Replicas of the Chanute Glider built in 1996 - the Centennial Year

Sixty-three students in Orono, Maine built two copies of the famous biplane glider as an integrated mathematics/science project over the school year.

Beginning with drawing plans, the 11 and 12 year old aeronautical technicians then developed balsa and tissue models, and finally, under the guidance of teachers Richard Glueck and Christopher Chilelli, created the full-scale gliders.

They flew them as kites on June 7, 1996. The flights were covered by Maine Public Broadcasting, CBS and NBC affiliates, as well as the Bangor Daily News and the Penobscot Times.

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Paul Dees' Glider

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Paul Dees built from original drawings a replica of the Chanute Glider at his home in Redmond, Washington. Paul brought his glider to the Chanute Celebration in Gary, Indiana, displayed it and attempted a test flight on July 27, 1996. The winds were insufficient, but the day before Paul made several successful flights from dunes at Warren Dunes, Michigan, a state park on Lake Michigan.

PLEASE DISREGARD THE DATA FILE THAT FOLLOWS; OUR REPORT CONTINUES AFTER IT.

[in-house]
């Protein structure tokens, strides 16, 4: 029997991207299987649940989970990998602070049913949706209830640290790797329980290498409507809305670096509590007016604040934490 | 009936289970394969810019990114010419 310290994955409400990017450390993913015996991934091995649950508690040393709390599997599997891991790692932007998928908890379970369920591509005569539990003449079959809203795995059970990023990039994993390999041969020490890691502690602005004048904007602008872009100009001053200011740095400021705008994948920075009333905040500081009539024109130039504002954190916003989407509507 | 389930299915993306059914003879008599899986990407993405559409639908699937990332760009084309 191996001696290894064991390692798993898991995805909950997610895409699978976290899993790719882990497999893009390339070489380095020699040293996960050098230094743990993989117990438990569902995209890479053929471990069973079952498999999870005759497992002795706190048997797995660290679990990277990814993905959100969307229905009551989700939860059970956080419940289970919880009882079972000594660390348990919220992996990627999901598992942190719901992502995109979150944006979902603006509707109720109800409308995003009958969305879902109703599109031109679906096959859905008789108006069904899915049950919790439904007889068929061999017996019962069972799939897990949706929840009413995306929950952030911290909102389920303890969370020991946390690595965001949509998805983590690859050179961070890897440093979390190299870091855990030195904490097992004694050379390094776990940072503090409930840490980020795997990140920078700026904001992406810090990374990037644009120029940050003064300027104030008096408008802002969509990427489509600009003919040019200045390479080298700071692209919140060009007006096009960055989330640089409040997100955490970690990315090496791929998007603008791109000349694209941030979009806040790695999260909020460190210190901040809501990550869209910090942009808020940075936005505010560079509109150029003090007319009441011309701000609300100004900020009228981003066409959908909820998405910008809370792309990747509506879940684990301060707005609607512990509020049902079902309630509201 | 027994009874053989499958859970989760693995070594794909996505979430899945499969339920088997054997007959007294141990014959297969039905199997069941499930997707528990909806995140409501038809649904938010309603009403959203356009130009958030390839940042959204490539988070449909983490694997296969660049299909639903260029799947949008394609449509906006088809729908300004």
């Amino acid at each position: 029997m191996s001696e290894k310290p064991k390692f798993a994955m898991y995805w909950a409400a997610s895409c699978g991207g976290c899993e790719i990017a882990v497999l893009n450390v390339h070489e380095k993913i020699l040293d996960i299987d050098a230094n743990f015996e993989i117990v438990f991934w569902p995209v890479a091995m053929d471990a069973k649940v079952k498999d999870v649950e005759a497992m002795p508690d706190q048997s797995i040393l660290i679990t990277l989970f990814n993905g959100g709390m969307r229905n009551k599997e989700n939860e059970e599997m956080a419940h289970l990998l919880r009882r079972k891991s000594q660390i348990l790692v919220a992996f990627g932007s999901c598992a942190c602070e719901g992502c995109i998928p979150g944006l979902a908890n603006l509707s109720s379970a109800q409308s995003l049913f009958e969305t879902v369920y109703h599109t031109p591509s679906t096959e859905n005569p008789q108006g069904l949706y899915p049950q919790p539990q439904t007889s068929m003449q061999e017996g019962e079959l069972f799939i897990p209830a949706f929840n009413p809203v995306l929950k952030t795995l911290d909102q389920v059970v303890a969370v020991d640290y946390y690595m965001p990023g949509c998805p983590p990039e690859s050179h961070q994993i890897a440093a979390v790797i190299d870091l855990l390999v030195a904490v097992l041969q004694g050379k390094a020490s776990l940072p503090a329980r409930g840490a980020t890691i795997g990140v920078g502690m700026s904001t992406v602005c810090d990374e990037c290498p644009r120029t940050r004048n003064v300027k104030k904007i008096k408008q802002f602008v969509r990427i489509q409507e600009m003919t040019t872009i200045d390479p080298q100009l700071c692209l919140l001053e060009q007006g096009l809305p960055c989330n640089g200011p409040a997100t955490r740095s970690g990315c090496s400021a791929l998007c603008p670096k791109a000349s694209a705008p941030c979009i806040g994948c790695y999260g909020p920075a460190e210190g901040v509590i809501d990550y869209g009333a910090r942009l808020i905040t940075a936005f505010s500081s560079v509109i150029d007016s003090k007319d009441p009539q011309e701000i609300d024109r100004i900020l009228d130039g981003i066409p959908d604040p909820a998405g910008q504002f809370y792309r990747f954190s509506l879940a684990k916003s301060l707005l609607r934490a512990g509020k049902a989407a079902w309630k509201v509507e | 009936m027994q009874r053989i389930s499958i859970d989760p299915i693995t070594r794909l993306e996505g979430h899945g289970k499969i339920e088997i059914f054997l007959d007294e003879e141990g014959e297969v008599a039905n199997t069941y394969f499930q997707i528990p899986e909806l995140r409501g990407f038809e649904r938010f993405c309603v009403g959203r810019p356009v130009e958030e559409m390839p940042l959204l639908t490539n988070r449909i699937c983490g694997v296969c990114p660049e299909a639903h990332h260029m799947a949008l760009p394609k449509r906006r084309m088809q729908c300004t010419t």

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This photo shows Paul with the completed airfoil frame in the course of the construction.

Paul's wife Kay was there with a video camera when Paul flew the glider at Warren Dunes, Michigan, several miles east of Miller.

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Students at the Rochester, New York Institute of Technology built a replica using modern materials as part of an engineering project. They too brought their glider to the Chanute Centennial Celebration and attempted to fly the glider on July 27, 1996.

More pictures of the their glider can be found on the Celebration Page and the 'More Pictures' page.